Israel has not even come close to defeating Hamas through its military offensive on the Gaza Strip, US intelligence officials have said. According to the New York Times, the officials told members of Congress earlier this week that while Israel had managed to degrade Hamas’s fighting capabilities, they were still very far from crushing the organization itself.
Officials also said that given the nature of Hamas' military wing as a fundamentally "guerilla" force, defeating the group might not even be possible and that simply weakening their combat strength might be a more realistic goal.
Their comments come despite repeated insistence from Israeli Prime Minister Benjamin Netanyahu that the defeat of the Palestinian group was the ultimate goal of his country's ongoing attack on Gaza.
In a press conference late on Wednesday, Netanyahu vowed to continue Israel's military offensive until "total victory" was secured, saying his country would achieve this "within months".
"We won't settle for less," he said, as he rejected a ceasefire plan proposed by Hamas.
Earlier on Wednesday, several news agencies, including Middle East Eye, said they had seen the Palestinian group's proposed three-stage ceasefire plan.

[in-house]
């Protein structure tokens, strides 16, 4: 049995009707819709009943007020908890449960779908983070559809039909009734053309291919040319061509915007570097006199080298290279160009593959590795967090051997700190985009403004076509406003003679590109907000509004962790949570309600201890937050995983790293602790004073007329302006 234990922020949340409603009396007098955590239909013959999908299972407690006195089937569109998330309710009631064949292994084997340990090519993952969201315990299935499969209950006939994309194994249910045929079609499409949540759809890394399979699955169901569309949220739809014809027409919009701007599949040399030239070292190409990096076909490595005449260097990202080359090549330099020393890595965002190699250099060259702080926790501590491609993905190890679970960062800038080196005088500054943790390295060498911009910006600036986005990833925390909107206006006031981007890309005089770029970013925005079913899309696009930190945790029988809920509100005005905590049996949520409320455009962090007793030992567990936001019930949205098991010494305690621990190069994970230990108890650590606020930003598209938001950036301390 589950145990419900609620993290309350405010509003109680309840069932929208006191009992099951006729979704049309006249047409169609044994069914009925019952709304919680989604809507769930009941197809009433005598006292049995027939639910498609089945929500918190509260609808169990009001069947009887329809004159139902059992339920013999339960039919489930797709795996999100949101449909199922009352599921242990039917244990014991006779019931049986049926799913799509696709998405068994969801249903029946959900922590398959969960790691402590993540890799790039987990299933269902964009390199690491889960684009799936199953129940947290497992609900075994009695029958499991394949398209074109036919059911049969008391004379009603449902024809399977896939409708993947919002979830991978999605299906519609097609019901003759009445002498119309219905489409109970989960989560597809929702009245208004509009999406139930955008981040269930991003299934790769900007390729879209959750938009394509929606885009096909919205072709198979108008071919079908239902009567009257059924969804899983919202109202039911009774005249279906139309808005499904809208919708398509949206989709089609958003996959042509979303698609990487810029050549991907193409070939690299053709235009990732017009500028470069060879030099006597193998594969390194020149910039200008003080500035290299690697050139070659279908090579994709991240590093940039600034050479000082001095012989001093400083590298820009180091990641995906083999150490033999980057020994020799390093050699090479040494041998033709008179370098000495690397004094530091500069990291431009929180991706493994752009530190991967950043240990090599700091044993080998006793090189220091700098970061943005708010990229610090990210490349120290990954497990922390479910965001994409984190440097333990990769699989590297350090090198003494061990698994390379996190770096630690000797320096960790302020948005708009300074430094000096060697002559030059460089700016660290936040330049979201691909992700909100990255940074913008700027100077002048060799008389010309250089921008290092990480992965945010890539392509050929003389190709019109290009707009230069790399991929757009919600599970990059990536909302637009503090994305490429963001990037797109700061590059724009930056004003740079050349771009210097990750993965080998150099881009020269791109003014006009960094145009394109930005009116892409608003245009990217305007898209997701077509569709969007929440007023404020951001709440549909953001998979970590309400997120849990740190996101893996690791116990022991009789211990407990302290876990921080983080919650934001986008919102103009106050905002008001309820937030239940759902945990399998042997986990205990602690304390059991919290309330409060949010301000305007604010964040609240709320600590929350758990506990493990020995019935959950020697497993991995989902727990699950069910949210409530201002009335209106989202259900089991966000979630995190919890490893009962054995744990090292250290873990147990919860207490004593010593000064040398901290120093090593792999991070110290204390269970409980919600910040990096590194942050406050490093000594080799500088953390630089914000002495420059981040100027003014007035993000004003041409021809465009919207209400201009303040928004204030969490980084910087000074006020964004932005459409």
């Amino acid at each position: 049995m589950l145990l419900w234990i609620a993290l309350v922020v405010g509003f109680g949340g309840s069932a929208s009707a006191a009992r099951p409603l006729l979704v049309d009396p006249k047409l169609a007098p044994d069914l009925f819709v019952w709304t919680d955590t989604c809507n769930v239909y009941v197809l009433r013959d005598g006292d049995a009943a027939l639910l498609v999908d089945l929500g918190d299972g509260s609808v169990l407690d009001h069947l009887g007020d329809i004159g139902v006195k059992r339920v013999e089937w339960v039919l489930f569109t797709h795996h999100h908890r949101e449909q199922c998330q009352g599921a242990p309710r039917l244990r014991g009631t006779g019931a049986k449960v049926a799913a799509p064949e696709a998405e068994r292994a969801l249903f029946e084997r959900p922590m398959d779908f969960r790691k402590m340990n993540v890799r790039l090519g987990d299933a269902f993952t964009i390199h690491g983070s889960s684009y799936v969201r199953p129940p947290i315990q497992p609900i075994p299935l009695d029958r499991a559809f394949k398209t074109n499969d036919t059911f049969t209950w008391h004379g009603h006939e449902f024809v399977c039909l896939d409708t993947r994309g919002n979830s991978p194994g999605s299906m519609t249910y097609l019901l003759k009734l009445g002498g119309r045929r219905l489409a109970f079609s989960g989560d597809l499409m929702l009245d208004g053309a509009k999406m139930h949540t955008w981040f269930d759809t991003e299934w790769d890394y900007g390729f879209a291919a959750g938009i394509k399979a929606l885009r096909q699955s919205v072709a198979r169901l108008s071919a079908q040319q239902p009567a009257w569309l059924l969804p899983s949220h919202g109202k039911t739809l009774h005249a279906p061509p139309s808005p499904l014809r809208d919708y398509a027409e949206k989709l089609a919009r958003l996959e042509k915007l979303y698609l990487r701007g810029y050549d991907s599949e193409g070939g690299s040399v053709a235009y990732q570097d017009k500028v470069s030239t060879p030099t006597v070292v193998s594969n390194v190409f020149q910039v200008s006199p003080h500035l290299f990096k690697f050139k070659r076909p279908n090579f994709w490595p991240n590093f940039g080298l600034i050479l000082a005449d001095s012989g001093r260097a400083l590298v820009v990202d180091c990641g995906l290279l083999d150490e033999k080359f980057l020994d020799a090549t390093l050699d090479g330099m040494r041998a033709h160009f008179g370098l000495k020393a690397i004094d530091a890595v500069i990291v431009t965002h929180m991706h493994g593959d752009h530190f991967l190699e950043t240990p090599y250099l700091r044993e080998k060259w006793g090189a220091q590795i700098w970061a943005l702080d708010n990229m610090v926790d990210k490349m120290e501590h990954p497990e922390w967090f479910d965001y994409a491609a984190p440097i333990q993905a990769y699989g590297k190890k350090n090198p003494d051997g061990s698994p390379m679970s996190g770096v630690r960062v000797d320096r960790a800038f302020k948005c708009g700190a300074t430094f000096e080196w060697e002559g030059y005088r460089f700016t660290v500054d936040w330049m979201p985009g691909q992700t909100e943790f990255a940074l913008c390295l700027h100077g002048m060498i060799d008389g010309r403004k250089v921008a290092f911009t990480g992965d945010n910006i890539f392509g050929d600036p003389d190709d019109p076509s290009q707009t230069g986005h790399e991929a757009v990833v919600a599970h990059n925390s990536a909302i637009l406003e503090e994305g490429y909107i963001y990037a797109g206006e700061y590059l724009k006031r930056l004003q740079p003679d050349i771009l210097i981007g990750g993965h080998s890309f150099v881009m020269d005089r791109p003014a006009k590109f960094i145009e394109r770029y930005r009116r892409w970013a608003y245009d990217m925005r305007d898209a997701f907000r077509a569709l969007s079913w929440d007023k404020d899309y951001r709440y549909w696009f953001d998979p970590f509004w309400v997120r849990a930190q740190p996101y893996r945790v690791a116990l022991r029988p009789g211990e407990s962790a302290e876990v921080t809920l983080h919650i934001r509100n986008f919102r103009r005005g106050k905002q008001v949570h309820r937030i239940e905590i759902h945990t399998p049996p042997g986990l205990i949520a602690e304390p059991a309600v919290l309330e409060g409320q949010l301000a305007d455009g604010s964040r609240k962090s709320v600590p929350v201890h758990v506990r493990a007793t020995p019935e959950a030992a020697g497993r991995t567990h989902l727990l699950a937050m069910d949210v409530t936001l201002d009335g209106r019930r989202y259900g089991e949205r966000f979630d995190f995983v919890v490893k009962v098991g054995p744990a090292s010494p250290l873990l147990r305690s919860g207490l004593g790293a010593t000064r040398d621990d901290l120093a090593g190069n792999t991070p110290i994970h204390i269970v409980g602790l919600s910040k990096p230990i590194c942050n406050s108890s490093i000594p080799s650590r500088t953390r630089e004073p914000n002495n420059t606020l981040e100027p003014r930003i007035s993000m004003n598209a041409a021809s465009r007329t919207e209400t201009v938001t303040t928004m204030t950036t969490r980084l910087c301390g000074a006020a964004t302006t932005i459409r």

Among the proposals was for all Israeli women, children under 19, the elderly, and the sick to be released from Gaza during the first 45-day phase in exchange for the release of all Palestinian female, children, sick, and elderly prisoners over 50 years old from Israeli jails.
The Palestinian death toll in four months has risen reportedly to more than 27,900, with over 67,400 wounded and at least 7,000 missing, who are believed to be dead and buried under rubble. Over 70 percent of the victims are children and women, according to health officials.
The air war has also continued...
⚡️Sky over the north moments ago pic.twitter.com/iyxNnY7SZy— War Monitor (@WarMonitors) February 9, 2024
While Netanyahu claimed last month that Israel had killed two-thirds of Hamas' fighting force, American officials say privately that their estimates are considerably lower, saying maybe only a third of Hamas's estimated 20,000 to 25,000 fighters had been killed.
"The closed-door intelligence briefing to members of Congress did not include a discussion of how many Hamas fighters may have been killed, nor did it contain refined estimates of civilian casualties," NYT writes.
"American intelligence officials have refrained from offering specific estimates of how many Hamas fighters have been killed, arguing that such estimates are neither accurate nor meaningful," the report continues.